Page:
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EGEB: Each of these Oregon homes will feature solar off-grid microgrids

In today’s Electrek Green Energy Brief (EGEB):

  • A new luxury development in Burns, Oregon, will feature 600 homes with solar off-grid microgrids.
  • The US DOJ drops its antitrust investigation against Ford, Volkswagen, Honda, and BMW.
  • Los Angeles mayor Eric Garcetti signs an enhanced Green New Deal plan to stop using fossil fuels.

The Electrek Green Energy Brief (EGEB): A daily technical, financial, and political review/analysis of important green energy news.

Solar off-grid microgrids in Oregon

The 140,000-acre Silvies Valley Ranch, formerly a dude ranch outside of Burns, Oregon, is an eco-friendly ranch and luxury resort. Visitors and homeowners don’t use ICE vehicles. Instead, they’re given electric golf carts to drive. The development also uses a graywater system, sustainable materials, and a native plant landscape.

Silvies Valley Ranch is developing 600 homes that will be between 2,000 to 6,000 square feet each. They will be built in three phases of 200 homes (pictured) over the next two to three years.

Each home will feature Humless solar off-grid microgrids. That’s because it’s cheaper than paying the utility company $7 million to run lines to the development.

The solar off-grid microgrid systems will consist of solar panels on each home coupled with a Humless Universal System, a battery system of anywhere from 30-70kWh, depending on the home’s size.

Microgrid Systems explains how the solar off-grid microgrids work:

The Humless system is unique, the company says, because it has the ability to be both AC and DC coupling simultaneously. AC and DC coupling is related to how the PV panels are connected to the system. Most DC panels are connected through an AC inverter, the company says. Smaller off-grid solar and storage systems generally are DC coupled because DC systems are simpler to build and are less expensive. Typically home and business solar systems are DC connected. But AC-coupled systems allow energy to be used more efficiently, the company says.

Eric Lobdell, VP of business development for Humless, said:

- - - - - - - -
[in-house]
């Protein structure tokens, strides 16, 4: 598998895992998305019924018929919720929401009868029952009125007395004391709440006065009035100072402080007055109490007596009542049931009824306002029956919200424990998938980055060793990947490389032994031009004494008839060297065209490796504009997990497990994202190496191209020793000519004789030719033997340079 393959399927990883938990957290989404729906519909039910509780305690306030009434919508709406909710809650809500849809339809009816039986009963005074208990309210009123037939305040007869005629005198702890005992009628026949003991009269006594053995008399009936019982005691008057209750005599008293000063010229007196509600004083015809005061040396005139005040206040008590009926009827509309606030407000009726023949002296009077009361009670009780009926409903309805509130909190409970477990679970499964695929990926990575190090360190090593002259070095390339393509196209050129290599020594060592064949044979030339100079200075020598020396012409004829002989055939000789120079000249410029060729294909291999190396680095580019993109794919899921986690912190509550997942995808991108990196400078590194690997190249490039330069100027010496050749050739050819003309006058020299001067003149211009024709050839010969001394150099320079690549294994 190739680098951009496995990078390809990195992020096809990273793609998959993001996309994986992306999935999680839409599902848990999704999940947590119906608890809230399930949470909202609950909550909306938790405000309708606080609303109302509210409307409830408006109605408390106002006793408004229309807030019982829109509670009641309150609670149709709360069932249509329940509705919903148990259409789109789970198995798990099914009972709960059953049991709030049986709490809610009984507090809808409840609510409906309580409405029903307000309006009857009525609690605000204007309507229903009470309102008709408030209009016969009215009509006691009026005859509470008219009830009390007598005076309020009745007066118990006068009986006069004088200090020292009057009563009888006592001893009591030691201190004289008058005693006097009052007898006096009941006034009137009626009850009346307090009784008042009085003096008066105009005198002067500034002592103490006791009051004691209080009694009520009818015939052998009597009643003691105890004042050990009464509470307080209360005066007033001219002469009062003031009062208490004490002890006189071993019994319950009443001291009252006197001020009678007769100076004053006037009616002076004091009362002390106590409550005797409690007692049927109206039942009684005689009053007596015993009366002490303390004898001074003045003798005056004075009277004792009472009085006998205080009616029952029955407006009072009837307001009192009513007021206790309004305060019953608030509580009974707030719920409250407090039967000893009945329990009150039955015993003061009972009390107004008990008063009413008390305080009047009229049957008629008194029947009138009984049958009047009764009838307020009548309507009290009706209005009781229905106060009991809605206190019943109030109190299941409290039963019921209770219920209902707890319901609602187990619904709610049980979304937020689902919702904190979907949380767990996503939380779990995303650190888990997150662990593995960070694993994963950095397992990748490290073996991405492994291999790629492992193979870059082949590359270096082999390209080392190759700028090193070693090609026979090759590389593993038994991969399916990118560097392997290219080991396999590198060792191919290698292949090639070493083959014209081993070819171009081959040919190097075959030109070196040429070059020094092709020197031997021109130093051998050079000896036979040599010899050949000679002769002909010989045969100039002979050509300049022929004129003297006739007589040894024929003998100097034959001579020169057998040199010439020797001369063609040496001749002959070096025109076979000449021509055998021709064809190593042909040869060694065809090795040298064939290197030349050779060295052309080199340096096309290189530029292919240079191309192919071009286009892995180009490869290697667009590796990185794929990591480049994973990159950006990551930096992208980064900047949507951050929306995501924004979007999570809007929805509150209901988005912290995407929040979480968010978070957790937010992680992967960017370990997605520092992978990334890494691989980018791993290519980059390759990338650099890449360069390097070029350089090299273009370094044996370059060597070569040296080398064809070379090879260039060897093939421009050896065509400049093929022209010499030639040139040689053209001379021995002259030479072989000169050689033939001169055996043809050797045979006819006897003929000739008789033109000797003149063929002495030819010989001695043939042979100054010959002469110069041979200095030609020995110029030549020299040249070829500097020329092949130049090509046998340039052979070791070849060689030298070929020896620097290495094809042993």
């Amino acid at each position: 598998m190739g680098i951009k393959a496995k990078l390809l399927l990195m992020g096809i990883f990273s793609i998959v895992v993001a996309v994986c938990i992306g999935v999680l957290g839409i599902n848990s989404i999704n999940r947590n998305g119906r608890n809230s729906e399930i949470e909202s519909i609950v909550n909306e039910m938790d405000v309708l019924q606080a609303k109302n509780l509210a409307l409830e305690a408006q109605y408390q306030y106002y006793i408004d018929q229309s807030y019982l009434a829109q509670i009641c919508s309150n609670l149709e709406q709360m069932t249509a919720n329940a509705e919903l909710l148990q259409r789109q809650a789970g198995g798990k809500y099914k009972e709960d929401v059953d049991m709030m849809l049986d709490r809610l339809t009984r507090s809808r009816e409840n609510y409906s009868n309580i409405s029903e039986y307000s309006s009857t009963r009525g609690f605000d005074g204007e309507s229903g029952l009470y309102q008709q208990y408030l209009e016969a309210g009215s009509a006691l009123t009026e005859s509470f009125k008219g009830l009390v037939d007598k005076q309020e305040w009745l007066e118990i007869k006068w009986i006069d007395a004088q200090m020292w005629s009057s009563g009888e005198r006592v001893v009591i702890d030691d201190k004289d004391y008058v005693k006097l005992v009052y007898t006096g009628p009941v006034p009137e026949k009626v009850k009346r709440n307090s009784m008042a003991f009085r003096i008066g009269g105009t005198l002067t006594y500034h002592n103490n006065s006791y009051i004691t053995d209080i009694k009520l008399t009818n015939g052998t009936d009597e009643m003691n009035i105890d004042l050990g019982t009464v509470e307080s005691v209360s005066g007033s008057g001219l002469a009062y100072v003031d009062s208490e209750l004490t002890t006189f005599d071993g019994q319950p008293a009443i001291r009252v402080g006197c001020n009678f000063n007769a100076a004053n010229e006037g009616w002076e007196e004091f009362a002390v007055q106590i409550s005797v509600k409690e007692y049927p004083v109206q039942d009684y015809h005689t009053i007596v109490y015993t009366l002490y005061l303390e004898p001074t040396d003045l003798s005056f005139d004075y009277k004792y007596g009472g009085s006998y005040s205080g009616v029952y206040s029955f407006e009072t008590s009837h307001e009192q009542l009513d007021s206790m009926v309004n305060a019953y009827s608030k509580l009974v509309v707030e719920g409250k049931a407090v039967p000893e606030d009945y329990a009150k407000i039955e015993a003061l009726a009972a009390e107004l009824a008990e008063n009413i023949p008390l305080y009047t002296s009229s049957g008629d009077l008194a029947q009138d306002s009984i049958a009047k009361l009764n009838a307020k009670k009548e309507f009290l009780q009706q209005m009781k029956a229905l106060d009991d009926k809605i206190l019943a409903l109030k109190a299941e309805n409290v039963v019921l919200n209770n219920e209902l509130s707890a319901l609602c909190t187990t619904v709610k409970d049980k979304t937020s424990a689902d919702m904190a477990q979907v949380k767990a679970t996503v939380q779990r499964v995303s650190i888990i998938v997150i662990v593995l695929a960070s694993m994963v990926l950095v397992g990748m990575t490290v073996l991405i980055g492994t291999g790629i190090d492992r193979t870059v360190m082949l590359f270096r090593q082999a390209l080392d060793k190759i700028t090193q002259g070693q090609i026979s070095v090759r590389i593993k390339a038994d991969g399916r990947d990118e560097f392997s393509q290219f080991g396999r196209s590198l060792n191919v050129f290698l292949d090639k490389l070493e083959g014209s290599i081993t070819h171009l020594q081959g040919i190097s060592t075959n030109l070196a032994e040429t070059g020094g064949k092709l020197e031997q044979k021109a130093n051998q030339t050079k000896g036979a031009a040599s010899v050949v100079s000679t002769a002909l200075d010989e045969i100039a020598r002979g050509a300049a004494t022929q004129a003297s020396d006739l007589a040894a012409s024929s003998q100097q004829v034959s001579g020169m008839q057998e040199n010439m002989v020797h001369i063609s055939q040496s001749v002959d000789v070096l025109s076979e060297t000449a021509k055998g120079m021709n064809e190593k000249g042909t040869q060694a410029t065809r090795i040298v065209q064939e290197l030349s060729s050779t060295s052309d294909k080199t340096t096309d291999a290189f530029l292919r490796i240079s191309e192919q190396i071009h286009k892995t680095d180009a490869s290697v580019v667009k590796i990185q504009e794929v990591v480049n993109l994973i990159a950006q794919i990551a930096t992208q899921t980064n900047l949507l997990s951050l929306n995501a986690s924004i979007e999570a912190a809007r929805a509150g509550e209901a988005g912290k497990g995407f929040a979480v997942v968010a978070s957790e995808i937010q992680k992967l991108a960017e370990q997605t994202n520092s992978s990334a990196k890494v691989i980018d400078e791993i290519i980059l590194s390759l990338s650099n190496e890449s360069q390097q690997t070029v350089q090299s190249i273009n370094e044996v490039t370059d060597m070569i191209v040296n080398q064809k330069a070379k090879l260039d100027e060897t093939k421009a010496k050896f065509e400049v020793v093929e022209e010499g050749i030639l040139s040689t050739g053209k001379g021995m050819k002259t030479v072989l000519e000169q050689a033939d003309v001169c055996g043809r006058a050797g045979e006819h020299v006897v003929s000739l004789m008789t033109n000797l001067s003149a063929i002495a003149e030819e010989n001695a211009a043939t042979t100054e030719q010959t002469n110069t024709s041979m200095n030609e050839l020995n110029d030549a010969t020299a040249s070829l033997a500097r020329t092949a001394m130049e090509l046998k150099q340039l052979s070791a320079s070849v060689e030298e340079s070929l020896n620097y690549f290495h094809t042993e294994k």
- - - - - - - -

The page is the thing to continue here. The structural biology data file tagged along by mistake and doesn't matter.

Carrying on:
You can get more benefit from the homeowners’ solar panels by keeping them turned on, creating a family home microgrid. Panels charge the energy storage system for when they need it most.

DOJ scraps automaker investigation

The US Department of Justice has dropped its investigation into Ford, Volkswagen, Honda, and BMW for antitrust practices. The four automakers sided with the state of California to implement stricter emissions standards for cars and light trucks than the Trump administration wants.

As Electrek has previously reported:

Since the 1970s, California has held (and legally defended) a waiver through the Clean Air Act that allows them to set stronger standards than the federal government.

This waiver has been responsible for a tremendous improvement in air quality in California’s population centers, including a 98% reduction in some vehicle-based pollutants in the LA basin. It has been so successful that other states [13] representing a huge chunk of the US auto market have joined in.

Those 14 states account for around 40% of the US population.

So why did the DOJ drop the investigation? Because the four automakers weren’t actually violating any laws. They were self-regulating — exactly what Republicans claim they wanted all along.

California Governor Gavin Newsom said:

These trumped-up charges were always a sham — a blatant attempt by the Trump administration to prevent more automakers from joining California and agreeing to stronger emissions standards. [The decision is] a victory for anyone who cares about the rule of law and clean air.

Los Angeles goes even greener

Los Angeles mayor Eric Garcetti signed an executive directive yesterday called “LA’s Green New Deal: Leading By Example.” The theme of the signing was “A Decade of Action,” referring to scientific reports that the use of fossil fuels need to be ceased by 2030.

The directive aims to remove non-green energy from the city’s main sources of CO2 emissions, which include transport, buildings, electricity, and trash.

According to the City of Los Angeles, the “Decade of Action” includes the following:

  • Develop a series of bus and light rail infrastructure improvements — such as bus-only lanes, signal priority and queue jumpers — to improve transit speeds by 30% by 2028.
  • Promote walking, bicycling and micro-mobility with a comprehensive Citywide network of active transportation corridors, including Class IV protected bike lanes, Class I paths along regional waterways, and Class III low-stress neighborhood bike improvements.
  • Encourage city pension boards to explore divesting from fossil fuel companies and investing in the green economy.
  • Mandate that all new construction, major upgrades and retrofits of municipally owned buildings demonstrate a pathway to carbon neutrality.
  • Accelerate the city’s bus fleet target to be entirely zero-emission in time for the 2028 Olympic and Paralympic Games.
  • Support Metro in the development of a congestion pricing pilot program.
  • Expand low-income and multi-family household access to local clean energy.
  • Ensure that City Hall is zero-waste by 2025.
  • Amend the city’s Green Building Code to ensure all new roofs and renovations are cool roofs.

Photo: Humless

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Avatar for Michelle Lewis Michelle Lewis

Michelle Lewis is a writer and editor on Electrek and an editor on DroneDJ, 9to5Mac, and 9to5Google. She lives in St. Petersburg, Florida. She has previously worked for Fast Company, the Guardian, News Deeply, Time, and others. Message Michelle on Twitter or at Check out her personal blog.